3310 posts tagged with film.
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Online archaeology and anthropology film from Penn

The University of Pennsylvania Museum of Archaeology and Anthropology has put 675 reels of archival 16 mm film online via the Internet Archive. Most of the film is unedited, and stems either from Museum research, or was donated by interested amateurs. Much of it is silent, reflecting the technology of the day. One highlight are the four surviving reels of the long-running TV show 'What in the World" (look for the episode starring Vincent Price), but the archive is full of other hidden gems, such as the 1950s archaeological expedition to Tikal, a 1940 film "A 1000 Mile Road Trip Across America", and Glimpses of Life Among the Catawba and Cherokee Indians of the Carolinas (1927). The films are downloadable in various formats, including MPEG2, Ogg Video, and 512Kb MPEG4. Happy browsing! via.
posted by Rumple on May 3, 2009 - 12 comments

He wrote a score they couldn't refuse

One Hundred Years, One Hundred Scores. The Hollywood Reporter and a jury of film music experts select the 100 greatest film scores of all time. One of the jury is Dan Goldwasser, editor of Soundtrack.net, which publishers interviews with composers, reviews of soundtracks and keeps a valuable list of trailer music - for when a new trailer uses old film music and you can't quite remember where it's from. [more inside]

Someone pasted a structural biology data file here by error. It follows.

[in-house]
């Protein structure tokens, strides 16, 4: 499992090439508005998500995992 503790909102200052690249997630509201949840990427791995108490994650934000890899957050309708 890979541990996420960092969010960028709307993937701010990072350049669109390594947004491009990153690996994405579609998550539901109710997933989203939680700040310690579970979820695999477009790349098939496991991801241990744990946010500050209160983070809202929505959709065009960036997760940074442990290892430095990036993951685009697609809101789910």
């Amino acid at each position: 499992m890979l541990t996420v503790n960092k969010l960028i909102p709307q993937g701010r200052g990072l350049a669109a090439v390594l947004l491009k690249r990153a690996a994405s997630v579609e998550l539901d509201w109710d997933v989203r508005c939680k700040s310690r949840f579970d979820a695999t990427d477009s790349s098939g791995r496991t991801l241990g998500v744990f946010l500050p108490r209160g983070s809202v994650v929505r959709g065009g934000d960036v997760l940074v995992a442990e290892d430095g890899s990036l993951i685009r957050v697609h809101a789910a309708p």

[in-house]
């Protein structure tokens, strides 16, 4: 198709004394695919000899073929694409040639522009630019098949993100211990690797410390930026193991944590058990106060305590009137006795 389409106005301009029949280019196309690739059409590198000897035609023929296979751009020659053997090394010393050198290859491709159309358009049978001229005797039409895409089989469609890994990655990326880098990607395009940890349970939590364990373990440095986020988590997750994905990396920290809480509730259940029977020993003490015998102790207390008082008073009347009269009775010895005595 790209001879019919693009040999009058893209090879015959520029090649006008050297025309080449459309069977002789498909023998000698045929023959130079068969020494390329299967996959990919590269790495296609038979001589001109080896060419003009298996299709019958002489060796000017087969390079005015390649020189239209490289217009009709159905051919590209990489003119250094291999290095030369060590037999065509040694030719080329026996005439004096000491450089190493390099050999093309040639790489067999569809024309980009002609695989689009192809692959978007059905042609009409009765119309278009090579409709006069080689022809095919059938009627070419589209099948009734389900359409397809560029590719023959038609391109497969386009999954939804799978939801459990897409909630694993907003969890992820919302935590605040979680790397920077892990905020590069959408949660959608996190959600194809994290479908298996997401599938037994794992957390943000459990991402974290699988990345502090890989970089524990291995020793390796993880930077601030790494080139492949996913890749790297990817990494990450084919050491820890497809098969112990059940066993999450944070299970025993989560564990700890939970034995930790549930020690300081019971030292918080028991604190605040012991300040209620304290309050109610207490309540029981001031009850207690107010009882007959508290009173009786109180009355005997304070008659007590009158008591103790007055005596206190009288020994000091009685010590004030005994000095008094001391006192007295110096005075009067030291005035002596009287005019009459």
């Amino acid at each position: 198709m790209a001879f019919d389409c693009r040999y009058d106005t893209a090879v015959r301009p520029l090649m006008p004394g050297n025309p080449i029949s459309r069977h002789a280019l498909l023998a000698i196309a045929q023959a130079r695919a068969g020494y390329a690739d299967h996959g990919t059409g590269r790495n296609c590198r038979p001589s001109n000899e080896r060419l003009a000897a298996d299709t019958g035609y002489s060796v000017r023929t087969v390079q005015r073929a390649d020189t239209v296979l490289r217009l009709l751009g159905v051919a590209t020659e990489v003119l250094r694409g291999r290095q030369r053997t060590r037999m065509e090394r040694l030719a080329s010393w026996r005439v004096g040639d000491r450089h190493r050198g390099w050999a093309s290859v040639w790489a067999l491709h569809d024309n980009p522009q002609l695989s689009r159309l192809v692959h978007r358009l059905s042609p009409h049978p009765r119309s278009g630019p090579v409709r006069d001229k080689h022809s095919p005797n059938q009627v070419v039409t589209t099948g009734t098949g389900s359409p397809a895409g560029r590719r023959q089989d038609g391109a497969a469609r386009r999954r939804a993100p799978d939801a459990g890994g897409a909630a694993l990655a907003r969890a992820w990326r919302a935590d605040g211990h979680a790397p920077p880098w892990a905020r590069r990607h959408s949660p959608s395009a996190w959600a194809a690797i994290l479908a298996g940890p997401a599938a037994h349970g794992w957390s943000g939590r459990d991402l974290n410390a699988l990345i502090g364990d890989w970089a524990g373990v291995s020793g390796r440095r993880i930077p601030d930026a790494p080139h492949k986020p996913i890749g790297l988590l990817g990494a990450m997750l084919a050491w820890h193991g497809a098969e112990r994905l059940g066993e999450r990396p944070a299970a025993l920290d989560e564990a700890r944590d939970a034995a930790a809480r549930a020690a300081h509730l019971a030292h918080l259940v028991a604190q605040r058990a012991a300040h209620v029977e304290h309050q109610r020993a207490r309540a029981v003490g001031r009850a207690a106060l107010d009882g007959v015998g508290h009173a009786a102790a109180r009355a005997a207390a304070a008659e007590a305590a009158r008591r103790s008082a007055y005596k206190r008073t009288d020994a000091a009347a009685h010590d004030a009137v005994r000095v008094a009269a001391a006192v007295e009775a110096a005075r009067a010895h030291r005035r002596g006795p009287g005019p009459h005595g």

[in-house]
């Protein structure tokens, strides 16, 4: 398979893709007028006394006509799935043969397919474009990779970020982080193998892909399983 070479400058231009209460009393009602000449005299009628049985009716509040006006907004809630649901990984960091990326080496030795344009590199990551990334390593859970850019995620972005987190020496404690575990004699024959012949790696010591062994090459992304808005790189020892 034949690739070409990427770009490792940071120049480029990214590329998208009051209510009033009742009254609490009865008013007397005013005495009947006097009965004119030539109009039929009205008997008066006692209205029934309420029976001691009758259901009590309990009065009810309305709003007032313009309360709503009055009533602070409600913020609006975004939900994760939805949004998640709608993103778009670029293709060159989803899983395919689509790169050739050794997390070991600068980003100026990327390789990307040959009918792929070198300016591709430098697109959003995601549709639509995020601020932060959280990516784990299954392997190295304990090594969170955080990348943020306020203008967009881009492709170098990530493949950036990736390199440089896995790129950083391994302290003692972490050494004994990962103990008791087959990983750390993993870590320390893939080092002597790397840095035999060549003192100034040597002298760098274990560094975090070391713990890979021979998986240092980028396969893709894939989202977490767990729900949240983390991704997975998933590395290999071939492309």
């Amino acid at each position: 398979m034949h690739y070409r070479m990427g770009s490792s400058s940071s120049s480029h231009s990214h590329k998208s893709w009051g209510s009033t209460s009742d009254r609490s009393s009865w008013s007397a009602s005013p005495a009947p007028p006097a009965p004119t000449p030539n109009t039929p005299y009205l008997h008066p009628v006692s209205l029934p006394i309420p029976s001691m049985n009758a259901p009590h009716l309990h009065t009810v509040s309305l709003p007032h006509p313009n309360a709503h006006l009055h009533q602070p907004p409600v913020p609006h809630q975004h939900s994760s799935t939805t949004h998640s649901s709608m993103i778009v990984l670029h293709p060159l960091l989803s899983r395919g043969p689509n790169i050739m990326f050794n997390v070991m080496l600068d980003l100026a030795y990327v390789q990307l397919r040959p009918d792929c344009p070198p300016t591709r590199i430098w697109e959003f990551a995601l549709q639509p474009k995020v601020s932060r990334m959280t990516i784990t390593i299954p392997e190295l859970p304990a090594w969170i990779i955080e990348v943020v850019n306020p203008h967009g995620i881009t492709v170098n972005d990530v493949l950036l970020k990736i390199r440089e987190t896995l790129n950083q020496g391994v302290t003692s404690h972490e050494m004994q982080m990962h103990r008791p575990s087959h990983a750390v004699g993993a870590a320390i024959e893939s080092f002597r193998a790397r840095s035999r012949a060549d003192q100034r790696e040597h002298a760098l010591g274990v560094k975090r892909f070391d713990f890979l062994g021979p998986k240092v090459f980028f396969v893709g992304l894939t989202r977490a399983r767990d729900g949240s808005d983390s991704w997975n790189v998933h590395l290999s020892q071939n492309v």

posted by crossoverman on Apr 30, 2009 - 60 comments

Every day we get closer to an epidemic that cannot be stopped.

The Meatrix: parts I, II: Revolting, and II 1/2.
posted by parudox on Apr 28, 2009 - 51 comments

Disturbing Strokes

Disturbing Strokes [more inside]
posted by fearfulsymmetry on Apr 20, 2009 - 54 comments

DROPPEDIT'S ONE-SHOE SCENES IN MOVIES AND TV

Women losing their shoes, mostly high heels, appear to be a common theme in movies and TV serials... This list one is the first, consisting of what I term “Prime” shoe loss scenes... [more inside]
posted by fearfulsymmetry on Apr 18, 2009 - 50 comments

Warning, One Minute To Singularity

What's In The Box? (SLYT) (Via) [more inside]
posted by 3.2.3 on Apr 14, 2009 - 58 comments

A Postgraduate Year at Rushmore Academy

Wes Anderson: The Substance of Style. A video essay in five parts by Matt Zoller Seitz. (Links go to the text of the essay; click on the embedded video to view.) [via]
posted by Horace Rumpole on Apr 14, 2009 - 36 comments

オオカミはブタを食べようと思った。